Vintage Chanel No.5 mini perfume bottles
The story of the legendary Chanel No. 5 has been told time and time again, but the mystery behind the scent and the name of the perfume remains. There are three different versions about the origin of the scent and several hypotheses about the meaning behind the innovative name of No. 5.
Another theory about the significance of the name speculates that the designer knew the numerological significance of the number five, representing the fifth element – the quinta essentia of which the cosmos is made.
Mademoiselle Chanel, however has her own version of the story that does not even mention Beaux. Towards the end of her life she often talked about No.5 as her own creation. Her close friend Claude Delay retells the story, saying that after Boy Capel’s death, a man Coco Chanel loved, she ran away from her grief to the south of France, where “she took refuge on the Côte d'Azur (the French Riviera) where, breathing in essences and the fields of May roses, she invented the perfume – No.5 – which was to obsess the world. The name was a chance, not premeditated. She called it that because it was the fifth bottle and five is a pretty number.”
Coco Chanel also talked about her childhood memories of the intense clean scent at her aunts’ home. The designer remembered the aroma of a place where everything was clean, the floors and furniture was scrubbed and polished and the linen cupboard was fragrant with herbs. “The sense of smell is the only one that is still instinctive. It lives on nostalgia, the subconscious,” she told Delay. “You ought to wear your own, the one you like. If I leave a jacket behind me somewhere, they know it’s mine. When I was young, the first thing I’d have done if I had any money was buy some perfume. I’d been given Floris’s Sweet Peas – I thought it was lovely, the country girl that I was. Then I realized it didn’t suit me.”
Bettina Ballard photographed in Paris
Maybe that was what Mademoiselle Chanel was seeking – a perfume that suits her. The revolutionary for its time blend of jasmine, ylang-ylang, neroli, May rose, sandalwood and Bourbon vetiver, enhanced and stabilized by Beaux’s discovery of the aldehydes was the end of her search. It was “a perfume such as had never before been made – a woman’s perfume with a woman’s scent.” Unlike the rest of the scents produced at the time that had a single very heavy floral note, No.5 was a “bouquet of abstract flowers,” as Mademoiselle Chanel described it herself.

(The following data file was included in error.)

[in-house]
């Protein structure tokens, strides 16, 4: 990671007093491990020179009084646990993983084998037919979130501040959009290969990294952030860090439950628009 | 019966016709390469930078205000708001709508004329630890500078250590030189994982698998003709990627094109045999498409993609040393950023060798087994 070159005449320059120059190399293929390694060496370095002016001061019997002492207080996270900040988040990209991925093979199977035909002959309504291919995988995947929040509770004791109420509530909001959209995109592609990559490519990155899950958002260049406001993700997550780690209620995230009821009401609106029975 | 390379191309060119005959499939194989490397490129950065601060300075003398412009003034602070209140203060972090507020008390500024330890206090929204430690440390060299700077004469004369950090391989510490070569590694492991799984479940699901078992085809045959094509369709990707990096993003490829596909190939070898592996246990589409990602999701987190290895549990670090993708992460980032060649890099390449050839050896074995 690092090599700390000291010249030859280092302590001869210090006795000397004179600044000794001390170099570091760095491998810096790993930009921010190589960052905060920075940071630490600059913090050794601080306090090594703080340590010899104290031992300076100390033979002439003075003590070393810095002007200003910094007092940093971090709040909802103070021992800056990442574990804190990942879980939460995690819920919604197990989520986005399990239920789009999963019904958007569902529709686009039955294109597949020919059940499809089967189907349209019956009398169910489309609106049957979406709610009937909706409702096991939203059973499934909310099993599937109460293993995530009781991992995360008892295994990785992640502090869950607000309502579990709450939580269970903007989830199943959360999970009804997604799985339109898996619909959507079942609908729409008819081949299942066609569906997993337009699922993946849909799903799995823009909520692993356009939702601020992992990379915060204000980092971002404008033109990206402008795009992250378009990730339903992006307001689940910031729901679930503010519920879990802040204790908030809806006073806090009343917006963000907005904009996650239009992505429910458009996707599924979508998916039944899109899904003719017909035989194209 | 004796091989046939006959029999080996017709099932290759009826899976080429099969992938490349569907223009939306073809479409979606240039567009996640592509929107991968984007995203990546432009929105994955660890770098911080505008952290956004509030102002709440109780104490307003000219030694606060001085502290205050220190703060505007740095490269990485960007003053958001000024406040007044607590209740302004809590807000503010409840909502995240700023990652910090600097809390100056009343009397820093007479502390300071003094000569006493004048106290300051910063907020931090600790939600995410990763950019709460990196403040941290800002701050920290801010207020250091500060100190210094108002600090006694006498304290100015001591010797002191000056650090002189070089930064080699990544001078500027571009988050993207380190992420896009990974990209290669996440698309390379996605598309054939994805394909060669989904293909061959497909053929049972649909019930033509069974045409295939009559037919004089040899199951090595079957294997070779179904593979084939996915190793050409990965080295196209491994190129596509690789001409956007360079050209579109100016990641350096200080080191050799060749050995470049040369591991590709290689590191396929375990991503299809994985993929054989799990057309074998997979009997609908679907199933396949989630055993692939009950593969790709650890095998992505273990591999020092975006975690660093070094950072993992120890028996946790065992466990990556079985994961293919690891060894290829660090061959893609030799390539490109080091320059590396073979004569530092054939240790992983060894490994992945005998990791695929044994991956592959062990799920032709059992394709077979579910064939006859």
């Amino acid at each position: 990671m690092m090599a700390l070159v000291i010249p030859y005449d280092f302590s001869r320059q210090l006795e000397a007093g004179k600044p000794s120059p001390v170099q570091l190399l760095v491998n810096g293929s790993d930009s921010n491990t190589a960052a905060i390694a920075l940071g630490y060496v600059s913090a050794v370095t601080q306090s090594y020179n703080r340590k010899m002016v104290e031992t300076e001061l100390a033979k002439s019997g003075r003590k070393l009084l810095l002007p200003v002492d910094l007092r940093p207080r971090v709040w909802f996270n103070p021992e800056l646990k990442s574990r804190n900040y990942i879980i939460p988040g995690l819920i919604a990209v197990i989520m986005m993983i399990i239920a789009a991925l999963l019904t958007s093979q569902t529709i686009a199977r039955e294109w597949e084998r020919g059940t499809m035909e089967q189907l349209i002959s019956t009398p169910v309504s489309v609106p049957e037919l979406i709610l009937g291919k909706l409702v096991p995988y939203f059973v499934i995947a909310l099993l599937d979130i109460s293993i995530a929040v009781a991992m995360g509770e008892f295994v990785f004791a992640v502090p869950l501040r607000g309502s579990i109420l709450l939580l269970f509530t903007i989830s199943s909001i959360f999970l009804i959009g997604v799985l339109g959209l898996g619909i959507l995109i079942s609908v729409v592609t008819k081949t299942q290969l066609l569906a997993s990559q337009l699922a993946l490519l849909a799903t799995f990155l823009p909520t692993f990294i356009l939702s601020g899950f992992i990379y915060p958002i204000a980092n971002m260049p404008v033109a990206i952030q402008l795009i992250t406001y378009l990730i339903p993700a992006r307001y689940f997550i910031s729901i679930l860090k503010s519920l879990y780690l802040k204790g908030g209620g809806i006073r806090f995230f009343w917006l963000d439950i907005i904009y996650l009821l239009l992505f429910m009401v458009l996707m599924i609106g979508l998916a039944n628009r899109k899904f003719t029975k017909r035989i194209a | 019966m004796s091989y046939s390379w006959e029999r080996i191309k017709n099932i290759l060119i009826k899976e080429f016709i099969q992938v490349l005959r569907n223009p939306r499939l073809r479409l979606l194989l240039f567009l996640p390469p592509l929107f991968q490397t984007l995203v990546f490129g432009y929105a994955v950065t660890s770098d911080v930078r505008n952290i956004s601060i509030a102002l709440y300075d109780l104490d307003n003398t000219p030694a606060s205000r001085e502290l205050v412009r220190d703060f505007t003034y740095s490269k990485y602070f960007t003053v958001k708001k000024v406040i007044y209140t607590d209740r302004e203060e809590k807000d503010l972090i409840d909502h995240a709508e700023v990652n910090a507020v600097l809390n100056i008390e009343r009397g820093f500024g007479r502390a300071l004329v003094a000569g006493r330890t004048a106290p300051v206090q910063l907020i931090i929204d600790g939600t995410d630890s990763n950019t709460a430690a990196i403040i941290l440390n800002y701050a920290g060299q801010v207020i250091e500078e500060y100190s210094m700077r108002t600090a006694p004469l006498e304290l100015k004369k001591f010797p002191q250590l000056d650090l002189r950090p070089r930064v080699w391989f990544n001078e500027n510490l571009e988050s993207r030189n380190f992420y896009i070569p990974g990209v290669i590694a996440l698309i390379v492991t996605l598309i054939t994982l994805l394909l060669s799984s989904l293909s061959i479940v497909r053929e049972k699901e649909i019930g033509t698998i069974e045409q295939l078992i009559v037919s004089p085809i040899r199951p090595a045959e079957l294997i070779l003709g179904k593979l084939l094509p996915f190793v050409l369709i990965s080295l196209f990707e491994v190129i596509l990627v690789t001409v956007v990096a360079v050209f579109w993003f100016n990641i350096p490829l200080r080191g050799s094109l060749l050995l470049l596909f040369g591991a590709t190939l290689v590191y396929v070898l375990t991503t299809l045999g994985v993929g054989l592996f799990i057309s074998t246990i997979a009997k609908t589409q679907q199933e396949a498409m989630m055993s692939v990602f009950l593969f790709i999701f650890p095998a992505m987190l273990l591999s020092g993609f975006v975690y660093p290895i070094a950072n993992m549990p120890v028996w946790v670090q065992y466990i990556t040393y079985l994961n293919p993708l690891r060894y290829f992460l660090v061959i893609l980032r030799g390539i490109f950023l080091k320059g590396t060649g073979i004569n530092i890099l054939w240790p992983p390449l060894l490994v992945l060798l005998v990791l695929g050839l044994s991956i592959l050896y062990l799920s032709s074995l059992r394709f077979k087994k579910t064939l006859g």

In 1924 Beaux became technical director of Les Parfums Chanel. Despite this fact, when the designer was telling the story of No.5 to her new friend Bettina Ballard (young American editor working in the Paris office of Vogue) she didn’t mention the perfumer’s contribution. “She concocted Chanel No.5 when she was trying to recover in the south of France in the Twenties from the accidental death of Boy Chapel. A maker of flower essences at Grasse let her make her own mixture to divert her. When she tested her fifth attempt, she picked up the plain bottle in which she had mixed it, wrote a number 5 in her own hand, and said, “Now I will sell this,” and she did, all over the world,” writes Ballard.
Mademoiselle Chanel mentioned that one of the inspirations behind the idea of creating a perfume was the smell of dirt she could feel everywhere, even at the most glamorous places, such as Misia’s apartment. Misia was a woman so famous around Paris that everyone knew her by her first name. She was a muse for the artists, the Queen of the city. “I was appalled. It smelt like filth downstairs,” Coco Chanel said remembering her first visit at Misia’s home.
Mademoiselle Chanel photographed at her apartment